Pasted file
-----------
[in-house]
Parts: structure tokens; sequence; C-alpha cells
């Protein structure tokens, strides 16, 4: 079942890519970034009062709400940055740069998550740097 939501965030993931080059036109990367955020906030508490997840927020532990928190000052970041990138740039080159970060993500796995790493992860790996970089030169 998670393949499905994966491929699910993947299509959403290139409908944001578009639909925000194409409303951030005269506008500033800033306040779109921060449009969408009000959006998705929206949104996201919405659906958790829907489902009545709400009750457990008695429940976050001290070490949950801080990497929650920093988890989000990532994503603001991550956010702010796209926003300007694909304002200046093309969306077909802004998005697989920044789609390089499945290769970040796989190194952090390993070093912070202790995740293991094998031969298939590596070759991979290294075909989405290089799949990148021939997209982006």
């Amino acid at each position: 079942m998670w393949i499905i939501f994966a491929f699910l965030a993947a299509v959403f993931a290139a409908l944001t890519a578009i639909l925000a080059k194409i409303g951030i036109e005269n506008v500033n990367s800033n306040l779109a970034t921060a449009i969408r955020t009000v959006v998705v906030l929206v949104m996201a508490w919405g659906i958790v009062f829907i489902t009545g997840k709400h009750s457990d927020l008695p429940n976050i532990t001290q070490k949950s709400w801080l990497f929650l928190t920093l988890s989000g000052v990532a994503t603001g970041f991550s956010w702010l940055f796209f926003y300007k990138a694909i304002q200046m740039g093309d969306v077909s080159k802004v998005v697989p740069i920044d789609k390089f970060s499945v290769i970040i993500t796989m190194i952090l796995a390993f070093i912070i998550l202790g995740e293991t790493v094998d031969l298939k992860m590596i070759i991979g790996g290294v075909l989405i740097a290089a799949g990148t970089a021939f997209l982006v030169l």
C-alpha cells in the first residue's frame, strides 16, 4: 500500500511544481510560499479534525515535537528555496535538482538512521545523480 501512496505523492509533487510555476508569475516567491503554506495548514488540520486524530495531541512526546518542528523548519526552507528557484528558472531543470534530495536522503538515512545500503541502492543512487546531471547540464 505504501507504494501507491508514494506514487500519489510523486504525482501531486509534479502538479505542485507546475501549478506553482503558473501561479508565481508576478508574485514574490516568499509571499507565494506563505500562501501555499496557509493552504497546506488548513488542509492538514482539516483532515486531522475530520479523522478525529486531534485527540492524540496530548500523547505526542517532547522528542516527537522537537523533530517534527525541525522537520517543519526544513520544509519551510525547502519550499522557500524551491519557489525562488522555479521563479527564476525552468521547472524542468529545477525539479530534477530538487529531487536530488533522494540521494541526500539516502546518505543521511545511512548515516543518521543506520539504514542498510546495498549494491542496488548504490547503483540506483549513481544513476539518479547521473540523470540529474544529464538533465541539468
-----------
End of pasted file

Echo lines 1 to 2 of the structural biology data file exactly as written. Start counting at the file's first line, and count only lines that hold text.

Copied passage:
[in-house]
Parts: structure tokens; sequence; C-alpha cells